Project Aims


student working at deskThe first year of university is a pivotal experience in students’ transition from high school to university, and is strongly influenced by their interactions with their teachers and other students, as well as the content and learning environment of the subjects they study. Universities have acknowledged this by the range of support services and initiatives aimed at assisting students socially and academically. There is also a role for academic schools and departments in transition, as lecturers and tutors are a key point of contact for students in their discipline areas. In mathematics there is often also a significant gap between students’ mathematics education at school and expectations of them at university. The role of the first-year subject and program coordinator in assisting students’ transition from high school to university is an important part of the support structure that universities provide to ensure students succeed. As the numbers of mathematics graduates in Australia continues to decline, it is important that faculties maximise the opportunities to support first-year students and encourage their progress in the discipline.

Academics that coordinate and teach in first year often possess special attributes that give them an affinity for these students’ needs and aspirations. They usually have a significantly different role from the typical teaching and research academic. Their responsibilities include: running large transitional programs for students of varied backgrounds; providing classroom support; designing curriculum and assessment; giving course, careers and general wellbeing advice to students; managing permanent and casual teaching staff; moderation and quality-assurance activities; and team-building and coordination responsibilities. While institutions vary in their staffing approach to these roles, often staff with these responsibilities operate in isolation and have a limited awareness of what is done in other institutions or faculties. The role is typically very busy with limited time for networking or consideration of how the role may be developed.

Project Objectives

Our project objectives were:

  • To build leadership capacity of individuals and teams involved in first-year learning and teaching in the mathematical sciences, thus raising their profile within the higher-education sector and in the general community, encouraging recognition of their fundamental and key roles and achievements.
  • To promote and support strategic change and improvements in first-year learning and teaching in the mathematical sciences throughout the Australian higher-education sector, with significant benefits for the student experience.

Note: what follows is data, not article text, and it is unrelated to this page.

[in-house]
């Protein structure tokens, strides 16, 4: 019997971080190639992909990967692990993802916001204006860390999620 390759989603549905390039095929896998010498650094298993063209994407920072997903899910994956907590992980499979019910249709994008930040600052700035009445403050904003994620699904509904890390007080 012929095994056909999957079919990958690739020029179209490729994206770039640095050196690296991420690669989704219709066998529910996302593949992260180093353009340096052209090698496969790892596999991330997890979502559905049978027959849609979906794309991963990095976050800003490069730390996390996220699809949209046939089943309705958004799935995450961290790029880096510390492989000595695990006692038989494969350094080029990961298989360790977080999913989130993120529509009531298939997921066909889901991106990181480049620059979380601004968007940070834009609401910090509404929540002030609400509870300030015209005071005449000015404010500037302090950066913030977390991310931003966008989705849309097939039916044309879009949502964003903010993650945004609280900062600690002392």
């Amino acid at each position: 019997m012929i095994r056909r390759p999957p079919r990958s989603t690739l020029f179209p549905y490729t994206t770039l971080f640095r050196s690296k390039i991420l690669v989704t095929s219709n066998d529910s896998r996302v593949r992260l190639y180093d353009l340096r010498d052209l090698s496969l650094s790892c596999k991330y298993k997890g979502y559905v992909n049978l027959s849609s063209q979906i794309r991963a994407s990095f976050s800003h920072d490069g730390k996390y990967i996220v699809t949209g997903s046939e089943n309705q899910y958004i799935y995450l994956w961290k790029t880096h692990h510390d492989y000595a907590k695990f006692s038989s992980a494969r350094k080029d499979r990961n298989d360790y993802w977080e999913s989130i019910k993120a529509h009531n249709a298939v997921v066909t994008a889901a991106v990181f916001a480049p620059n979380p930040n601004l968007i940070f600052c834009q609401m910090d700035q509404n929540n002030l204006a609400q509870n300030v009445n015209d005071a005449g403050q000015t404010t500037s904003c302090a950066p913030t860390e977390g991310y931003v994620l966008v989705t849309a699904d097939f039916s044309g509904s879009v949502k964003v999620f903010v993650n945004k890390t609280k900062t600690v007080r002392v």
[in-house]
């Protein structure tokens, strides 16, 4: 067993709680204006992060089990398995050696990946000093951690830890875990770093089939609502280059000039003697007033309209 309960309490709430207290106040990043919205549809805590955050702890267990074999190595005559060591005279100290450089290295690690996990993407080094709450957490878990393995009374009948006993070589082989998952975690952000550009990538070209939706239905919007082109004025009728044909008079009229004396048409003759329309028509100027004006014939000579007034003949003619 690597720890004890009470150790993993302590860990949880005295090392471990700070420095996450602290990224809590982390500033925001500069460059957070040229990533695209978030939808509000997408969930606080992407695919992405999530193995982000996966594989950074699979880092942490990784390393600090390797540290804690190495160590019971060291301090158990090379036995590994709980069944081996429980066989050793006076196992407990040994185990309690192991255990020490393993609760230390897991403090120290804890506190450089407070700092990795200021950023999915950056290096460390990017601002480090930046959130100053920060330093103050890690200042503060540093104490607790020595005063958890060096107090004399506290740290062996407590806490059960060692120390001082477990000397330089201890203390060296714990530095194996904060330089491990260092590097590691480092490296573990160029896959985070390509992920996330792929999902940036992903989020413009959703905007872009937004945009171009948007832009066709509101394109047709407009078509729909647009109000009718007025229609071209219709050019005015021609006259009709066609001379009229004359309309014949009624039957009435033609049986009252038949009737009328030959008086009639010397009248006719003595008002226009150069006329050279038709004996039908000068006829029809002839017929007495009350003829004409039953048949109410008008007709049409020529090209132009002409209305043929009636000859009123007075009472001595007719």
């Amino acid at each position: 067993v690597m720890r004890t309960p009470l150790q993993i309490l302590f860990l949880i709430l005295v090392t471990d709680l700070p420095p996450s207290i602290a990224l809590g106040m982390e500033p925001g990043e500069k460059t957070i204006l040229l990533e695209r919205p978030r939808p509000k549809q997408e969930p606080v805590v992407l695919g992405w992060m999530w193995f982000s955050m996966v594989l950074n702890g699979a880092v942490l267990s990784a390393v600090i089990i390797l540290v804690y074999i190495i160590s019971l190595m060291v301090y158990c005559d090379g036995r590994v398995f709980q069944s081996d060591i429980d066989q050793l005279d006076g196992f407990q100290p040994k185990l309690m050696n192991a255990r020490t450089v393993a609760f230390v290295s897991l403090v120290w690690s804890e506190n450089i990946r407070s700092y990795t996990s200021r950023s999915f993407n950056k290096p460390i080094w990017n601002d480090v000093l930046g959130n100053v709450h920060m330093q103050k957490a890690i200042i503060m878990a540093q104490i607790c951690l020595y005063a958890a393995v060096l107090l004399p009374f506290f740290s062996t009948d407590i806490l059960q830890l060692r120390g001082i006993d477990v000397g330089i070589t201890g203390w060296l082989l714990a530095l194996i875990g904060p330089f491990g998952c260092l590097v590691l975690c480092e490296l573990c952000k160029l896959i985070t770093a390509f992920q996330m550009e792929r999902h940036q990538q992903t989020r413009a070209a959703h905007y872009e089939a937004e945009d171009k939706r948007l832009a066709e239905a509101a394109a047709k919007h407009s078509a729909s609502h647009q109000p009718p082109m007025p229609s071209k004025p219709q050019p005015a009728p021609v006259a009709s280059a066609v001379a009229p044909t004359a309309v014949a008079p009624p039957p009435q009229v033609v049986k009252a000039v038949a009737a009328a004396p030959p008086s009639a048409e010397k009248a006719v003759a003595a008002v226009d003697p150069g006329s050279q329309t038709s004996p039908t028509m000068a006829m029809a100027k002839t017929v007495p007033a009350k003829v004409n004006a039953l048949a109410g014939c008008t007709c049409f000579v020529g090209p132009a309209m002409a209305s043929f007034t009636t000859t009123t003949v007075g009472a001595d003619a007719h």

• To develop useful and effective mechanisms and protocols for the identification, development, dissemination and embedding of outstanding individual and institutional practice and exemplars in first-year learning and teaching in mathematical sciences.
  • To identify learning and teaching issues that stem from the impact of first-year learning and teaching in the mathematical sciences throughout the Australian higher-education sector, with a view to facilitating approaches, strategies and benchmarking at both local and national level.
  • To develop and enhance deeper understanding and knowledge of learning processes in the mathematical sciences, particularly with regard to transition from school to university, and subsequently from university to the wider professional community.

We achieved these by:

  • Identifying the broader issues in the higher-education sector and mathematics education and their impact on in teaching first-year mathematics through interviews, workshops, meetings with peak bodies, reference group members and literature review.
  • Documenting and disseminating information on:
    • the roles and responsibilities of academics coordinating first-year mathematics subjects and projects, successful teaching innovations and good practice in management and teaching first-year mathematics; and
    • the diversity of first-year students’ needs and the impact this has on teaching and mathematical literacy.
  • Mapping responses by mathematics departments and developing a range of strategies to address these challenges, such as adaptation of programs, teaching formats, resourcing, learning outcomes, curriculum design, academic/numeracy support services, enrolments, staffing levels, etc.
  • Conducting a range of activities to encourage discussion, engagement, information-gathering and sharing, professional development and relationship-building, such as practical workshops, conference presentations, a website and newsletters.
  • Establishing a supportive network for academics teaching in first-year mathematics that builds on existing informal networks and relationships, with a website for accessing and sharing teaching resources; information about local and national workshops and meetings, and an annual conference event; and access to a newsletter and contact lists.